While the methodology for the mapping of Mendelian disorders is well established, the practical and theoretical steps required for successful gene identification in a complex trait are still difficult to predict. A number of analytical models and simulations based on repetitive drawings from predefined statistical distributions are available. To supplement these analytical models, we developed an integrated simulation approach by directly simulating entire populations under a disease model based on epidemiological data. Random mating, nonoverlapping populations and the absence of differential fitness were assumed. Samples were drawn from these homogeneous and heterogeneous populations and analyzed with established analysis tools. We investigated the properties of linkage and association studies in inflammatory bowel disease - modeled as a six-locus polygenic disorder - as an example of this approach. In nonparametric linkage studies, lod scores varied widely, with the median required sample size depending on the locus-specific relative sibling risk. A fine mapping resolution <4 cM was found to require nonparametric lod scores >10. Family-based association studies (TDT test) and case-control studies showed a similar sensitivity and can identify risk loci in populations with moderate levels of linkage disequilibrium in sample sizes of 500-800 triplets. Case-control association studies were prone to false-positive results if applied in heterogeneous populations, with the false-positive rate increasing with sample size because population heterogeneity is detected with increasing power.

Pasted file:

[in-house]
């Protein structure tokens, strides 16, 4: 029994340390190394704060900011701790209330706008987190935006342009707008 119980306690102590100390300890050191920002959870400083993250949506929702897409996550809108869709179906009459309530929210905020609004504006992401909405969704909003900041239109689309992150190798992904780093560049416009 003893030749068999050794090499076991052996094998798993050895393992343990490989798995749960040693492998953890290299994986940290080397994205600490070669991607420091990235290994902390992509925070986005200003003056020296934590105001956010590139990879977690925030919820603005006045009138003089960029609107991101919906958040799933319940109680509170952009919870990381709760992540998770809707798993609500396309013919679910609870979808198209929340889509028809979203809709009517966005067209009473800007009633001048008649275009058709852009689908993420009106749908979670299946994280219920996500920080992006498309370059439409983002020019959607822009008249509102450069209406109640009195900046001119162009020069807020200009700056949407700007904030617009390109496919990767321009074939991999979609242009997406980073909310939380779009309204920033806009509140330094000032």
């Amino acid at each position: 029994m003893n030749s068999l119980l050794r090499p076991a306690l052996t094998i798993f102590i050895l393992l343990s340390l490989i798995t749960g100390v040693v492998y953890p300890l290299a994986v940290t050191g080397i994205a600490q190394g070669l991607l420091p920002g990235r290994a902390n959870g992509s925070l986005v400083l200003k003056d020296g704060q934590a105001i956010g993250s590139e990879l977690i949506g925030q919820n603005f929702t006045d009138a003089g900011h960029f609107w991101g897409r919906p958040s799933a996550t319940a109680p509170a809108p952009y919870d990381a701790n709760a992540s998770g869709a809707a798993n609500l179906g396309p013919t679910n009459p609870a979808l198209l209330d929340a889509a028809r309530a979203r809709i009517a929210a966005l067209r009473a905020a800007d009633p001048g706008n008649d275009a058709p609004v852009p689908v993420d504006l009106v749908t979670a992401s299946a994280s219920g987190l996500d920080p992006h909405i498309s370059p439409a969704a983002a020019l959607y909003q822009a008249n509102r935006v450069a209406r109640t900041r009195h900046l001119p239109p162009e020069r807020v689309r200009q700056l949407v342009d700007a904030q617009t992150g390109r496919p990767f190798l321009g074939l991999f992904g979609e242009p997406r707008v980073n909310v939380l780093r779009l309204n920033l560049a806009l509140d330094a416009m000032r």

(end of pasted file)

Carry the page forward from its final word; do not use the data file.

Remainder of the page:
Copyright 1999 S. Karger AG, Basel